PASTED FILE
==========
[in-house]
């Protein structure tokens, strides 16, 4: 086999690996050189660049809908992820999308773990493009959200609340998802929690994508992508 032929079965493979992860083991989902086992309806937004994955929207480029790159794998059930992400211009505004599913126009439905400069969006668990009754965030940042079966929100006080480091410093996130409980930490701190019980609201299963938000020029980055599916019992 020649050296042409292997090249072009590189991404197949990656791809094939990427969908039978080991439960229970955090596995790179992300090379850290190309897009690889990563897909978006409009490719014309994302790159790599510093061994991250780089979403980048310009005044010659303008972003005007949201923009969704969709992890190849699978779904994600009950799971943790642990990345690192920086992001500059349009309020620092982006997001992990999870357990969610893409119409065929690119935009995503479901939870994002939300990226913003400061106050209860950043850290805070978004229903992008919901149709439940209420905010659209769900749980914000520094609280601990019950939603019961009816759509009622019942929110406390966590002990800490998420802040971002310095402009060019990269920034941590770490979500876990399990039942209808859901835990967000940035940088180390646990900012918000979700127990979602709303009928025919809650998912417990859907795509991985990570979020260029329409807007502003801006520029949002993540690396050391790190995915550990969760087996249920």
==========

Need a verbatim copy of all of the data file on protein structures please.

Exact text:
[in-house]
């Protein structure tokens, strides 16, 4: 086999690996050189660049809908992820999308773990493009959200609340998802929690994508992508 032929079965493979992860083991989902086992309806937004994955929207480029790159794998059930992400211009505004599913126009439905400069969006668990009754965030940042079966929100006080480091410093996130409980930490701190019980609201299963938000020029980055599916019992 020649050296042409292997090249072009590189991404197949990656791809094939990427969908039978080991439960229970955090596995790179992300090379850290190309897009690889990563897909978006409009490719014309994302790159790599510093061994991250780089979403980048310009005044010659303008972003005007949201923009969704969709992890190849699978779904994600009950799971943790642990990345690192920086992001500059349009309020620092982006997001992990999870357990969610893409119409065929690119935009995503479901939870994002939300990226913003400061106050209860950043850290805070978004229903992008919901149709439940209420905010659209769900749980914000520094609280601990019950939603019961009816759509009622019942929110406390966590002990800490998420802040971002310095402009060019990269920034941590770490979500876990399990039942209808859901835990967000940035940088180390646990900012918000979700127990979602709303009928025919809650998912417990859907795509991985990570979020260029329409807007502003801006520029949002993540690396050391790190995915550990969760087996249920």